Crises are all different of course. That’s why it’d be a mistake to plan for the next crisis as if it were likely to be the same as the previous one. Resilience indicators however are relevant across a wide range of unforeseen circumstances since they focus on organisations’ ability to operate in, and recover from, crises.
While physical destruction and sudden health emergencies are generated by earthquakes, the impact of the COVID-19 pandemic crisis will play out differently. The prevention of physical interactions to help contain the virus has had a significant impact on business operations. Some sectors, such as travel and hospitality for example, will need years to recover.
Embracing online models
Everything was already moving online with most organisations at various stages of their digital transformation plans. And suddenly, in just a few weeks, nearly a decade of change happened in the retail industry.
Of course, this shift was caused by exceptional and temporary closure of shops in these extraordinary times. Yet there is evidence that things will not return to ‘the old normal’. A significant portion of that online shift is structural. Accelerating the digital transformation process already under way and developing the associated platform strategies should now be at the very top of board agendas. Sadly we are seeing some firms responding to the crisis by cutting their platform investments. We believe such moves have negative long-term consequences and will further reduce their resilience and ability to thrive post crisis. This is because digital platforms can help businesses build resilience.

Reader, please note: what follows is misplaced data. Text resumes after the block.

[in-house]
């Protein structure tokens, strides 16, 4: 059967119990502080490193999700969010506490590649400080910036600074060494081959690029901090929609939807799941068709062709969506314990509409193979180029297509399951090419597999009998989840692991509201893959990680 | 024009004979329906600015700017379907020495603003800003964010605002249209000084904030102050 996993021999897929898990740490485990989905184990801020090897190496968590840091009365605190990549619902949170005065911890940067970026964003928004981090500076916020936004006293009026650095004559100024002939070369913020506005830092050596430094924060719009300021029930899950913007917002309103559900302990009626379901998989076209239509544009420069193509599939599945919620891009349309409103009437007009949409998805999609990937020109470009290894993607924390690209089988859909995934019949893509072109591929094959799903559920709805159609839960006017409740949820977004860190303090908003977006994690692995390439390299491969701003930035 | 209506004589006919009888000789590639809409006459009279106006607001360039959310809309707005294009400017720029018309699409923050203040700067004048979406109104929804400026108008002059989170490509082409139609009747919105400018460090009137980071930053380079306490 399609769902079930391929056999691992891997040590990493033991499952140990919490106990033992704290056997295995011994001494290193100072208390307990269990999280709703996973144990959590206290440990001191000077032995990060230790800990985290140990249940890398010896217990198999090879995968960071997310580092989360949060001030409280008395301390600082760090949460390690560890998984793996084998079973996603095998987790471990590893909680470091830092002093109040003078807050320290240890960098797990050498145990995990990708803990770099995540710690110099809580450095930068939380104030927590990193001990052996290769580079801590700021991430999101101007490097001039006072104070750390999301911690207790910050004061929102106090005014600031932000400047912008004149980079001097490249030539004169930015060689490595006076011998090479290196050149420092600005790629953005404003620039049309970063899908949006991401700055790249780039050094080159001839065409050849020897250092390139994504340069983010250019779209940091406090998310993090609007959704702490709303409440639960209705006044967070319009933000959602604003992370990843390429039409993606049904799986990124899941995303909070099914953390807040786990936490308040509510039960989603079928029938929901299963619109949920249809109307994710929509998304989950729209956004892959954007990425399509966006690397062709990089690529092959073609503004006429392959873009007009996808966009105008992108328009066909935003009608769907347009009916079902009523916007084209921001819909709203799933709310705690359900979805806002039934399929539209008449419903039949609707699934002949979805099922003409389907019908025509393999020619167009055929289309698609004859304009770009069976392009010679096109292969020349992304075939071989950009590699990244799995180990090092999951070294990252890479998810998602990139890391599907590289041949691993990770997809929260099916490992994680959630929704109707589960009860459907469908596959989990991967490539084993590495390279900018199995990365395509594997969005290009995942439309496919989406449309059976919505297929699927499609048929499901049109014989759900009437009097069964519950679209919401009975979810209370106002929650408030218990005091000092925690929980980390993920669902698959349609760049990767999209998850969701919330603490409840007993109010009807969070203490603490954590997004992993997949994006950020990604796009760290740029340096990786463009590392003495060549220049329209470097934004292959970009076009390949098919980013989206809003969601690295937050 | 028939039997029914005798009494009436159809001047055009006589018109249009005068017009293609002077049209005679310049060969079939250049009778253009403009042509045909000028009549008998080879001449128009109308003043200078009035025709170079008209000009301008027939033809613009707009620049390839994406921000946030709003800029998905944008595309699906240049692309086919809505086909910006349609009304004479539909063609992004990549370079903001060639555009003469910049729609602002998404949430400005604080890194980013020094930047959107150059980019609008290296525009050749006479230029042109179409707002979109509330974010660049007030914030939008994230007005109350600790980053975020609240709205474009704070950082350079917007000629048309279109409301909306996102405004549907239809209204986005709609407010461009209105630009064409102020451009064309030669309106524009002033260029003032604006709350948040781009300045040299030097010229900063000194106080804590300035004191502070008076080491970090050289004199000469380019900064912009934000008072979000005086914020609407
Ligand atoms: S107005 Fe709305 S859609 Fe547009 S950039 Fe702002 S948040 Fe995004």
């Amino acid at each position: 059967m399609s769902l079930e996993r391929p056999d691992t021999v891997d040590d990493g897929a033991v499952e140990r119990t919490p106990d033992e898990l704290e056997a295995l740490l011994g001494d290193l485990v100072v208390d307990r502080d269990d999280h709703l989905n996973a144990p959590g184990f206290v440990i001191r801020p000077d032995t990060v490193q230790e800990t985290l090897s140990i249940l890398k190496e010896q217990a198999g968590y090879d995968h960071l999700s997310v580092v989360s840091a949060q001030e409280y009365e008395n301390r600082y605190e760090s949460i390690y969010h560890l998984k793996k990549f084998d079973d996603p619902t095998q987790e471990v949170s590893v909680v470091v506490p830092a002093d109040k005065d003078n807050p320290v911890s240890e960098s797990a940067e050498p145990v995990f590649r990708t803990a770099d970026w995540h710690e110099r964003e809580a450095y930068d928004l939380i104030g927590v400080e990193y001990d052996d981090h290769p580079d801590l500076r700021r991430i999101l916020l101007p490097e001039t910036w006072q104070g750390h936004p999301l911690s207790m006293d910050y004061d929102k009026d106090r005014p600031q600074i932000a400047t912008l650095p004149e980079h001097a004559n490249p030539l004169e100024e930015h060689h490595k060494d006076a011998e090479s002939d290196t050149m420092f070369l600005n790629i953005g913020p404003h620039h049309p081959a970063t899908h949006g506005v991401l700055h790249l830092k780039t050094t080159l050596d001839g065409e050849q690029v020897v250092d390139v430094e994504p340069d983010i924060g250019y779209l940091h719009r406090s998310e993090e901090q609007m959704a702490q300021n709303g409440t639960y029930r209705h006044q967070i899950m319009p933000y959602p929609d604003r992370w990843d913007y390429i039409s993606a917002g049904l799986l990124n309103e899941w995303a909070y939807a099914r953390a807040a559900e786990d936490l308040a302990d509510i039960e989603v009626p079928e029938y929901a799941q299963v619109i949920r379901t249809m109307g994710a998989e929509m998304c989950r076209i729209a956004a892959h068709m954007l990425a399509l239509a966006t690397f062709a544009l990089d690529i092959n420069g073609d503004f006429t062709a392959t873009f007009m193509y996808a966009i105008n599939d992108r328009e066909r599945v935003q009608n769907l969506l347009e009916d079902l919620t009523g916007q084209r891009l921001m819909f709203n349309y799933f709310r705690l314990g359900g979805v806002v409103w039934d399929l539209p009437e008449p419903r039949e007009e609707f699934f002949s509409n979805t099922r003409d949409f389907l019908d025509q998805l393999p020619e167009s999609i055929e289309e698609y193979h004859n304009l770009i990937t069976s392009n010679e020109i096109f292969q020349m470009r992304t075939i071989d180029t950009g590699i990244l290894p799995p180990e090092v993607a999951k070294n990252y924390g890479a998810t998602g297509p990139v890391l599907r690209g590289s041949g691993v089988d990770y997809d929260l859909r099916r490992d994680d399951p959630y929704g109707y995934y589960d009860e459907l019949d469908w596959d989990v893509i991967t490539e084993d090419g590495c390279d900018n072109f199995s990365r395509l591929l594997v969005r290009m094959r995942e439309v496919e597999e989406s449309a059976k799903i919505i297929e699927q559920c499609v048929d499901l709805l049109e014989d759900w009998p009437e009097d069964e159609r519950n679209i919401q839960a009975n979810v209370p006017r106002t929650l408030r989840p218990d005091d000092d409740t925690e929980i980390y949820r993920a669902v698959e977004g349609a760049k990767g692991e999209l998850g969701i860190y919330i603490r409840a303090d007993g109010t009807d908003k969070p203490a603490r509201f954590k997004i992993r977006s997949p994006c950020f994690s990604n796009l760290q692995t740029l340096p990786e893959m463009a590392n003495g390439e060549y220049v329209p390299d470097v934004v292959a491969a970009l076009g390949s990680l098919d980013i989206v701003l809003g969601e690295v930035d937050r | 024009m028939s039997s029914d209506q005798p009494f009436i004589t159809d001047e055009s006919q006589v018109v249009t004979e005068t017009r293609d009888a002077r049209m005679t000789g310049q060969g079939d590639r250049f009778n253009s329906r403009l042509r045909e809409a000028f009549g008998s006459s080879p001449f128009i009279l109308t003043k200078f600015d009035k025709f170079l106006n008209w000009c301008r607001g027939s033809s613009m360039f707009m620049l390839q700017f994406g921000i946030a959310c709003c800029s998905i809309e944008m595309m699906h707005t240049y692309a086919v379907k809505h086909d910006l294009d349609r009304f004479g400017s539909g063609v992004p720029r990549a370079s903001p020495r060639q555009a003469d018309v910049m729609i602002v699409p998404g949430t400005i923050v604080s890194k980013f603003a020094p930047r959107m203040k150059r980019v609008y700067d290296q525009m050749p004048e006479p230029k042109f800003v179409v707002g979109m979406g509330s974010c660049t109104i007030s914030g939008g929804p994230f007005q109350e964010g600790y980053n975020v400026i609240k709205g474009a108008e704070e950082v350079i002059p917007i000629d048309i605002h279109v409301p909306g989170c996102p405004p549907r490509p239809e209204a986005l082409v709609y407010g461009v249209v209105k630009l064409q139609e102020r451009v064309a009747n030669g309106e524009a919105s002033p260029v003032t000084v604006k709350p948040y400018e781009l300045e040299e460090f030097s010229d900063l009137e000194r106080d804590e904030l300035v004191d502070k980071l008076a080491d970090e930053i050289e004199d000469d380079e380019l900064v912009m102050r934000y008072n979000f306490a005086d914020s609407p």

Digital platforms have resilience built-in
Digital platforms, which enable the effective matching of supply and demand, have demonstrated their built-in resilience during COVID-19. In fact, recent valuation analysis shows that companies that benefited the most from the crisis are big tech and digital platform companies. In total, they grew their market cap by more than $400bn while traditional firms lost $130bn.
We believe that platform-based businesses will show their resilience in the medium to long term by further gaining market share against non-platform-based competitors. Look at the car rental industry and compare Hertz and Turo. Hertz filed for bankruptcy and had to reduce its 770,000 car fleet. Its future remains uncertain. Turo, the car sharing platform based in San Francisco, was also deeply impacted. But there are signs of a rebound. In June and July, rides on the platform in the UK jumped 300% from a year earlier. Turo has now brought back furloughed employees and is hiring once again.